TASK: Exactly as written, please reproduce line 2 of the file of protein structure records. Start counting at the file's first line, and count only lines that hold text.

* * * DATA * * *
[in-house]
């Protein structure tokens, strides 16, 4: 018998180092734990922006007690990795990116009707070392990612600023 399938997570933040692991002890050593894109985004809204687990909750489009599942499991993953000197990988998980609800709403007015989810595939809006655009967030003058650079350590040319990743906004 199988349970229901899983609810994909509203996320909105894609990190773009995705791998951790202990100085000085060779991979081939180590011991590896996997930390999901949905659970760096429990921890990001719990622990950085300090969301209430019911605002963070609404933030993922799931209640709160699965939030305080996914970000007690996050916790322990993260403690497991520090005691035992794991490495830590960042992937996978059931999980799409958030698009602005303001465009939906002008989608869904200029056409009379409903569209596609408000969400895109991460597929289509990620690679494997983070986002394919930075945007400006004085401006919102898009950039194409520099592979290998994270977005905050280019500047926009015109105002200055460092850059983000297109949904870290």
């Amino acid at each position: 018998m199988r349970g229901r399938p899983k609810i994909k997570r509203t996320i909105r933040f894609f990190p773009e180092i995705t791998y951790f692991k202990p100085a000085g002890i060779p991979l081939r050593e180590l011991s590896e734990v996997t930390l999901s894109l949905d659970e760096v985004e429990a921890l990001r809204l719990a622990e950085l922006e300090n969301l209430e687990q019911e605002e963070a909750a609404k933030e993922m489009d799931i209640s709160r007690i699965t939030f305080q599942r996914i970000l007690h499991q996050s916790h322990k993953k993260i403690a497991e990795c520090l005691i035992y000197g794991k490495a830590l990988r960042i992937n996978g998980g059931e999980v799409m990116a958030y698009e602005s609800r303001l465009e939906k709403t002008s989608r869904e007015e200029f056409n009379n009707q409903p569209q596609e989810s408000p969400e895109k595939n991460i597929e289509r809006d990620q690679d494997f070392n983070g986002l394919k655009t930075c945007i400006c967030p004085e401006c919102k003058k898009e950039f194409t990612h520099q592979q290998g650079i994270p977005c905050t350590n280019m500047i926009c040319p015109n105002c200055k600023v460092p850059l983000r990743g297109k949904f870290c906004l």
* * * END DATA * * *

């Protein structure tokens, strides 16, 4: 018998180092734990922006007690990795990116009707070392990612600023 399938997570933040692991002890050593894109985004809204687990909750489009599942499991993953000197990988998980609800709403007015989810595939809006655009967030003058650079350590040319990743906004 199988349970229901899983609810994909509203996320909105894609990190773009995705791998951790202990100085000085060779991979081939180590011991590896996997930390999901949905659970760096429990921890990001719990622990950085300090969301209430019911605002963070609404933030993922799931209640709160699965939030305080996914970000007690996050916790322990993260403690497991520090005691035992794991490495830590960042992937996978059931999980799409958030698009602005303001465009939906002008989608869904200029056409009379409903569209596609408000969400895109991460597929289509990620690679494997983070986002394919930075945007400006004085401006919102898009950039194409520099592979290998994270977005905050280019500047926009015109105002200055460092850059983000297109949904870290």